China leaves lasting impression

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March 6, 2010 - 12:00 AM

Traveling to China with 50 other music teachers during the Christmas holiday was a dream come true for Karen Jesseph.
The invitation to visit China came from Dr. Lynn Brinckmeyer, past president of Music Educators National Conference, and People to People Ambassadors Group.
It was the first trip abroad for Jesseph, a music teacher at Jefferson and McKinley elementary schools.
Arriving in China, she said members of the group used hand gestures, such as rubbing their stomachs when hungry, to communicate. Also, a Beijing resident acted as translator to assist them as they wandered.
The educators were entertained by students of all ages, who, in turn, were equally interested in hearing the music teachers perform.
“You should have seen the school kids laugh when we sang ‘The Itsy Bitsy Spider’ for them,” Jesseph said.
The temperature in Beijing in December is about the same as in Kansas, she noted. It was 19 degrees when the group strolled along The Great Wall of China.
When asked upon return by one of her students if she had walked the entire length of The Great Wall, Jesseph  said, “Not hardly, the wall is more than 5,000 miles long.”
Jesseph said the military has a constant presence in Tiananmen Square, the site of a pro-democracy protest in 1989 that saw hundreds of Chinese fired upon by government troops. As the group walked around the square, Jesseph asked the translator if she would take her photo by one of the tanks that is still present from the 1989 protest. To her surprise, the translator shushed her and said, “We don’t talk about anything related to the protest while in Tiananmen.”
Other cultural differences stood out.
When traveling to supper one evening, the group passed a man near a curb killing an eel.
“We didn’t know if he was killing it for his family who lived above the restaurant or if it was fresh meat for an order,” she said.
Many buildings have businesses on the ground floor and upper-floor apartments, she noted.
The people of China are very proud they were chosen to host the 2008 Summer Olympics, Jesseph said.
Among old temples and apartment buildings the Chinese built gleaming new skyscrapers to modernize the city for the Olympics, which now contrast sharply with people of little means riding their bicycles, carting stacks of firewood.

JESSEPH’S NEXT stop was the Chinese city of Xian.
“I was so excited to get to Xian to see the terra cotta army that was unearthed in 1974,” she said.
While digging a water well in his field, a farmer found several pieces of pottery. This drew the attention of scientists who continued to dig and found the mausoleum of Emperor Qin Shi Huang, built around 206 BC.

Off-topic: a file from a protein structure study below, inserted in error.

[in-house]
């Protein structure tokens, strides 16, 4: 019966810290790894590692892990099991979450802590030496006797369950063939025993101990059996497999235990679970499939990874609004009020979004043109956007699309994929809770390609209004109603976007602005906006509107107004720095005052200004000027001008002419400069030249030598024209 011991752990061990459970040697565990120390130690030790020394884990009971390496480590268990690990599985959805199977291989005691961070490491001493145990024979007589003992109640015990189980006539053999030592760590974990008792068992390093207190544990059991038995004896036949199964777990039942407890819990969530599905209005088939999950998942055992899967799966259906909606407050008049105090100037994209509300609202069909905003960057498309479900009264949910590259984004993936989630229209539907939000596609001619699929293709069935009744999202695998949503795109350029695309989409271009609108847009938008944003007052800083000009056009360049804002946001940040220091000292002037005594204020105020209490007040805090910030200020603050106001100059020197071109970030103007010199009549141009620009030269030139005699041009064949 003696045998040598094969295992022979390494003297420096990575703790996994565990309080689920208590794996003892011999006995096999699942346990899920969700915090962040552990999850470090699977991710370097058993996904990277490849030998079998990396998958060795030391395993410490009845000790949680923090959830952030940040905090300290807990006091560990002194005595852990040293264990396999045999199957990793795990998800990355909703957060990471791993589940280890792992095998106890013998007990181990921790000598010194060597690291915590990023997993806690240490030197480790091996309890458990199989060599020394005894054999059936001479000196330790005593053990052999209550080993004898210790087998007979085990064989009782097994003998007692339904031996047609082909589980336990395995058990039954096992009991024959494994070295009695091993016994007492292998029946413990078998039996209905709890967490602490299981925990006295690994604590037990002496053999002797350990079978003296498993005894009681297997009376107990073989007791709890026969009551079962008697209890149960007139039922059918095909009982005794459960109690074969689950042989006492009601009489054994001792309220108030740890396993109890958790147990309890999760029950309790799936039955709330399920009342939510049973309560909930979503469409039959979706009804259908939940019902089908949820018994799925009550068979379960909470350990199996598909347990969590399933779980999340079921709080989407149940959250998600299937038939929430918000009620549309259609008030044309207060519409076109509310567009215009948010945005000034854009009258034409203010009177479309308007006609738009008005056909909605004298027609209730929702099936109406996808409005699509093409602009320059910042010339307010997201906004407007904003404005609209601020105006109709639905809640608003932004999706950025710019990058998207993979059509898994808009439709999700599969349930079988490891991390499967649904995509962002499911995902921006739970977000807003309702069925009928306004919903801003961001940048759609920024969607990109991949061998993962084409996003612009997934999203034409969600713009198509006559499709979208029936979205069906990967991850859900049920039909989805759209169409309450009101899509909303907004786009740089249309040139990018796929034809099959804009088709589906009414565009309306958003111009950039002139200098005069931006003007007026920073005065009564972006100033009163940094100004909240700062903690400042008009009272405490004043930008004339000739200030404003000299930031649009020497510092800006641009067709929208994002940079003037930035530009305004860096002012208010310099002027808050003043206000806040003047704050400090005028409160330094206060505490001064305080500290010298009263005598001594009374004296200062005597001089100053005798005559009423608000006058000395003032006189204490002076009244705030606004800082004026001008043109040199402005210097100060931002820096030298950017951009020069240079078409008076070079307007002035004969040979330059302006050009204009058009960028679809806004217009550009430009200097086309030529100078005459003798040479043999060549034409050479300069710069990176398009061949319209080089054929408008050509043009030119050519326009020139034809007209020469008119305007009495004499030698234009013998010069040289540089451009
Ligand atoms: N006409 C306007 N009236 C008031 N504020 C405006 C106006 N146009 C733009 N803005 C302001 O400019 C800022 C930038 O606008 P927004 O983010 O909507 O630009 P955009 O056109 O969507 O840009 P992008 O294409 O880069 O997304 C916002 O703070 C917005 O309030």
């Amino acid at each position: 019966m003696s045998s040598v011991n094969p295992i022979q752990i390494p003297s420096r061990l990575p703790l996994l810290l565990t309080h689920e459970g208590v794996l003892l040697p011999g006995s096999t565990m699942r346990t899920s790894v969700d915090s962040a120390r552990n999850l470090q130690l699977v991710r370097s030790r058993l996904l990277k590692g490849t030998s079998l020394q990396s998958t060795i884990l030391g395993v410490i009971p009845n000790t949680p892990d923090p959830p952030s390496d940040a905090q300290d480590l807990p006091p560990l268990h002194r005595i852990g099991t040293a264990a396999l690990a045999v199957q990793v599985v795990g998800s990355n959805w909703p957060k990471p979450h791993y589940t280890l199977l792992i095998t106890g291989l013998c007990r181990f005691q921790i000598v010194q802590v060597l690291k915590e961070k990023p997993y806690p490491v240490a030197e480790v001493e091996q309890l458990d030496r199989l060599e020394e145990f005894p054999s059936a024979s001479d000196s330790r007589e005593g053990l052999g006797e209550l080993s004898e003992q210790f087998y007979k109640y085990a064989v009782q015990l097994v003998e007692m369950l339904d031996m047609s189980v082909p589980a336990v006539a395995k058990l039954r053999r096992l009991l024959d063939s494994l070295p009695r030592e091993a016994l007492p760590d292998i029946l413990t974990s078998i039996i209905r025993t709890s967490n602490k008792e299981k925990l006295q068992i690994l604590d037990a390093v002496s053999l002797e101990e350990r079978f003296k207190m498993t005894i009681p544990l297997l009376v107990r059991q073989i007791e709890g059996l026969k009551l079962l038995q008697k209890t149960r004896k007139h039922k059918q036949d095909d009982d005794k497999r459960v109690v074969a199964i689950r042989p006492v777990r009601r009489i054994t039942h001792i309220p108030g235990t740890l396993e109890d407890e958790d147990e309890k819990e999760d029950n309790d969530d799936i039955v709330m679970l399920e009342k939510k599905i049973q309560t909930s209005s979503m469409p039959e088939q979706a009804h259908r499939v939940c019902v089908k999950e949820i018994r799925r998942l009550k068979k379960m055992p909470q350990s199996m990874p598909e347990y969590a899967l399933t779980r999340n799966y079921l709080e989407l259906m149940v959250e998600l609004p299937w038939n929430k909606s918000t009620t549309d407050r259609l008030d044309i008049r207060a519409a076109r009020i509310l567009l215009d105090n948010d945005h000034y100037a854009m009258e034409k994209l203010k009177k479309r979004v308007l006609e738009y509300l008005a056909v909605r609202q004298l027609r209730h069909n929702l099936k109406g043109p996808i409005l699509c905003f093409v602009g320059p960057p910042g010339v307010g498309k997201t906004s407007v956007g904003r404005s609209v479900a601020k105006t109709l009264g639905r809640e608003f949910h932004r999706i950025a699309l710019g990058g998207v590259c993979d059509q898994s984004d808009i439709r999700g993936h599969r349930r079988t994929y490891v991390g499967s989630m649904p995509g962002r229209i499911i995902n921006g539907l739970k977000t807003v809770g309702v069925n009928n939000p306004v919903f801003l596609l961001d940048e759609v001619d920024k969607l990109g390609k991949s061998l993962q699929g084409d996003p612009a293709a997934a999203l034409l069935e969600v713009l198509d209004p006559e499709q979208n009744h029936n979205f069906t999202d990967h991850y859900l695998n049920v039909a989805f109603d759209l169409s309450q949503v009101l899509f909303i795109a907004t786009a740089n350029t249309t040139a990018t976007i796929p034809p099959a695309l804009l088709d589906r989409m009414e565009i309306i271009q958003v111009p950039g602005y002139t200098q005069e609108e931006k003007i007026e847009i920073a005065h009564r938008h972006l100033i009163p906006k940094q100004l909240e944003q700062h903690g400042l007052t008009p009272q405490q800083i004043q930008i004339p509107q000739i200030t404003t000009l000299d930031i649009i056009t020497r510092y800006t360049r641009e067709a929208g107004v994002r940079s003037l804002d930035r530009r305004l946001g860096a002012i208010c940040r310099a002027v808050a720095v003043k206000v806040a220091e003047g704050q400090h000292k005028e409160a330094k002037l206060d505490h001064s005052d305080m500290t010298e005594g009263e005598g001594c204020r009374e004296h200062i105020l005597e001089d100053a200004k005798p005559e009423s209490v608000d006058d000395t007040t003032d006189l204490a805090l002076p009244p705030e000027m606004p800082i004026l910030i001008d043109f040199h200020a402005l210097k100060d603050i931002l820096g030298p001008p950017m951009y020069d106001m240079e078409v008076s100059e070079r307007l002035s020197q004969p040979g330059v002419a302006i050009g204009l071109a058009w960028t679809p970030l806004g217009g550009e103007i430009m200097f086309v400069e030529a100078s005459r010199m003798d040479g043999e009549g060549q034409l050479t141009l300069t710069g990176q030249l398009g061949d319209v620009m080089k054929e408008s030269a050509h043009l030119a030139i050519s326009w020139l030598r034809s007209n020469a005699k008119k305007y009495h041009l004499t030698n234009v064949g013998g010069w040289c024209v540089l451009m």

In the tomb were more than 6,000 terra cotta horses and soldiers. Each soldier stands six feet tall and no two have the same facial features.
It is estimated it took 70,000 workers more than 20 years to make the soldiers and horses for the tomb.
According to folklore, Emperor Qin wanted to continue to rule in the afterlife, Jesseph said, and so had the army made for that time.
Jesseph had brought small gifts for the Chinese that represented Kansas, including small boxes of Russell Stover Candies and little tin boxes embellished with sunflowers.
“I offered one of the tin boxes to a man at the site of the mausoleum. I was so embarrassed, when he turned the box over and it said ‘made in China.’”

THE GROUP also visited LeLe, a fairly new village built 300 years ago.
Homes were poorly made of brick, many with gaping holes in the walls. There was no running water and residents slept on pallets.
However, as crude as their living conditions were, each home had a satellite dish on top and a flat screen television on the wall.
In Western countries, men often put their arms around a woman to have a photo taken. In LeLe, if a man were to put his arm around a woman it would mean the couple was engaged, they were told. To break the marriage contract a man would have to work for the woman’s father for two years.
The teachers were also told not to pet stray dogs in LeLe. Tempted as she was, Jesseph kept in mind the admonition that the dogs are not pets, but guard dogs that become quite violent when touched, she said.

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